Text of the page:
For those of us who were living in the south side of Glasgow around 2005, the development of the Whitelee wind farm caused a bit of a stooshie.
According to campaigners, Europe’s largest onshore wind farm at the time was going to destroy all of our lives as we knew them.
Water would be polluted, our homes would vibrate, we would all become deaf with the noise and – my particular favourite – our TVs would no longer work.
It’s fair to say that many residents were not happy about having wind turbines – though on a bleak and desolate moorland that nobody visited – anywhere near their homes. Renewable energy to them is absolutely vital for the future of the planet – just as long as it doesn’t potentially affect their house price.
Now, 13 years after opening, Whitelee has 90km of paths for public use and visitor numbers are soaring.
As far as I am aware, clean water still runs perfectly out of the taps in nearby homes while BBC1 and all other channels are all available in glorious technicolour.
In recent months, our energy system has come under increased scrutiny due to sky-high gas bills that threatened to swamp households, until yesterday’s timely announcement by new Prime Minister Liz Truss.
One thing is clear, and that is we all have to wean ourselves off gas as individuals, while renewables will play an even bigger role in the future than they do already.
But this also produces an environmental conundrum as wind turbines are not as good for the environment as they may appear, due to many being built on peat bogs.
Building them on peat releases tonnes of carbon dioxide into the atmosphere which, of course, lessens the environmental value they are supposed to bring.
Communities also don’t want them anywhere near them, while others complain that they spoil Scotland’s unspoilt views.
Even offshore wind farms spoil the beauty of the land as pylons twice the size of current ones need to be built to carry the increased electricity around the country.
The issue raised its head again this week when SSE announced plans for a new overhead line running for over 100 miles across some of the Highlands and Aberdeenshire’s most picturesque areas.
The proposed project will involve building a new 400kV overhead line connection – or energy motorway –between Beauly and Peterhead to enable the transmission of renewable power.
SSEN are setting out on a series of public consultation events between tomorrow and September 29.
But a previous plan involving an upgrade of the line between Beauly and Kintore with “super pylons” came unstuck five years ago in the wake of an environmental backlash.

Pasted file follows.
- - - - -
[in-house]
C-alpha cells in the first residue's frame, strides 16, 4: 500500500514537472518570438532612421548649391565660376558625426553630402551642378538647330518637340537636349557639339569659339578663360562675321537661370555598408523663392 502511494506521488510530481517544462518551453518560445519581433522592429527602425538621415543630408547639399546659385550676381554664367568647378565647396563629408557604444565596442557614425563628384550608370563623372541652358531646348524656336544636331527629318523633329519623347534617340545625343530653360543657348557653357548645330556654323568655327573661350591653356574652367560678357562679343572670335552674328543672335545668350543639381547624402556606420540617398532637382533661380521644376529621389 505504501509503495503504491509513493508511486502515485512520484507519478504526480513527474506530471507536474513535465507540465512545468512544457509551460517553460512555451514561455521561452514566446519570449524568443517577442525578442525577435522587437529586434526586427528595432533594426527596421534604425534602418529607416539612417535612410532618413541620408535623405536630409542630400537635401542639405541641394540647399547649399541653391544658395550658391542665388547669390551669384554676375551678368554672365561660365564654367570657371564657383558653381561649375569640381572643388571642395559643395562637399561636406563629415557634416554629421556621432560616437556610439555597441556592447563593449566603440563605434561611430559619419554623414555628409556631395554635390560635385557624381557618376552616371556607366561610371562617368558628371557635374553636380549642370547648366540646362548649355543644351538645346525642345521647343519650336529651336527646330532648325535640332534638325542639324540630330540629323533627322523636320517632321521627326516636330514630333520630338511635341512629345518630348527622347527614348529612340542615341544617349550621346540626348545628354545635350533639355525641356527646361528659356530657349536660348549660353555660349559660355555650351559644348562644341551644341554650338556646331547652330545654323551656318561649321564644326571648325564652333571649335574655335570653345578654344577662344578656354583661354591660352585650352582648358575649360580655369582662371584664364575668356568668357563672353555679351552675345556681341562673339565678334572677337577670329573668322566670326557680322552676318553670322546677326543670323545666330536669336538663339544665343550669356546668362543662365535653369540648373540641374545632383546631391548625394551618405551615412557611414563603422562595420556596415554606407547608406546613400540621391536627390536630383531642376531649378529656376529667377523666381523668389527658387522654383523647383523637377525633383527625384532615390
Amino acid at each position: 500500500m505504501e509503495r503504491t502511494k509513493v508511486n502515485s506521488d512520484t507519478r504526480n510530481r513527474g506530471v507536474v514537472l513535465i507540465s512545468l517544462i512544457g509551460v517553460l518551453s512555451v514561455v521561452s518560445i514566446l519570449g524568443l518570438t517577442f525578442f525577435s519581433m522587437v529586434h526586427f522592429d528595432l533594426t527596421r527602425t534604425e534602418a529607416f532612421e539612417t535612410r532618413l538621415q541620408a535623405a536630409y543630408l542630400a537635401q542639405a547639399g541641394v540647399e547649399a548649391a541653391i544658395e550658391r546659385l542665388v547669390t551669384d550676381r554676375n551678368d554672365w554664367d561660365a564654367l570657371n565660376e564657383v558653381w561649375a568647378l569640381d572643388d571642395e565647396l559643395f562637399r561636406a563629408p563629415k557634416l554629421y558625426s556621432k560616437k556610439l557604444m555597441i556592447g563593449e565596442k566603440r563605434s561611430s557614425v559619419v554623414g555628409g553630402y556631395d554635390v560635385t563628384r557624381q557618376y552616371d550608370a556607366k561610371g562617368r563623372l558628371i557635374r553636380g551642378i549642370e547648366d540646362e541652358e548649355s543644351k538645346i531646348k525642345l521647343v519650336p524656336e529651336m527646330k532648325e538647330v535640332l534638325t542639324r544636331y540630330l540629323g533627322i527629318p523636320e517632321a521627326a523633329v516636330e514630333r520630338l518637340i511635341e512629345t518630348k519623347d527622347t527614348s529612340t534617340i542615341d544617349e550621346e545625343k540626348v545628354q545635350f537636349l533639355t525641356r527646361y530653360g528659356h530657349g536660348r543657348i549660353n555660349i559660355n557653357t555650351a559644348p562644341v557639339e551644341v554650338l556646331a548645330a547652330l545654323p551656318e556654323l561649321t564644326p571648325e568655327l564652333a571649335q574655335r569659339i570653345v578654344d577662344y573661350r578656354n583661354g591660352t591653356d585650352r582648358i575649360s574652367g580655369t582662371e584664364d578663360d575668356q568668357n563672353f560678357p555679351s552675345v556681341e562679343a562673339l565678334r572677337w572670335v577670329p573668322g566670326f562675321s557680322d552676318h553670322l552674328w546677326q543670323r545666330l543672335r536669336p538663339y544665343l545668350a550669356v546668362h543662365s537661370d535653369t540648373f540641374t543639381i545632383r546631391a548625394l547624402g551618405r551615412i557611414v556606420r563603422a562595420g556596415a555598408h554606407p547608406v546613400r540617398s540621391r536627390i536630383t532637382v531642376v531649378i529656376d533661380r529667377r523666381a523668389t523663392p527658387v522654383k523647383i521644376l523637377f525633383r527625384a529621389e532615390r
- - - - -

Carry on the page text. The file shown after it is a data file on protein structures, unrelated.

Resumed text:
More than 150 people turned out to one public meeting at Monymusk, Aberdeenshire, amid fears that views from Bennachie could be spoiled by 165ft pylons.
Conservationists including the National Trust for Scotland also raised concerns that the proposed route would bring the line close to historic sites.
The trust was opposed to the upgraded transmission line being routed close to historic properties such as Castle Fraser and Leith Hall in Aberdeenshire.
The new pylons are expected to be around 180ft, so the issue is bound to be raised again.
The NTS this week also express fears that Scotland’s wild landscape is at greater risk from wind farms and other renewable energy developments, following changes to government planning policy.
It is now calling for wild land to be better protected, fearing that changes to planning policy are set to hit some of Scotland’s most beautiful areas.
The charity’s call to action follows a revision of the Scottish Government’s planning policy, and a new policy statement on onshore wind development which says that proposals for renewable energy developments must consider “landscape and visual impacts, including effects on wild land”.
NTS said that while it recognised the need to develop renewable energy in response to the climate crisis and rising energy prices, this should “not be at the expense of the multiple benefits wild land provides, including carbon storage”.
So, it is clear that it is not just householders who are nimbys but even conservation charities, too.
Renewable energy is not going away and will expand dramatically in the coming years.
It is something that is absolutely vital on environmental grounds and cost so we all have to accept – even the spoilt views.
CREDIT: Alan Simpson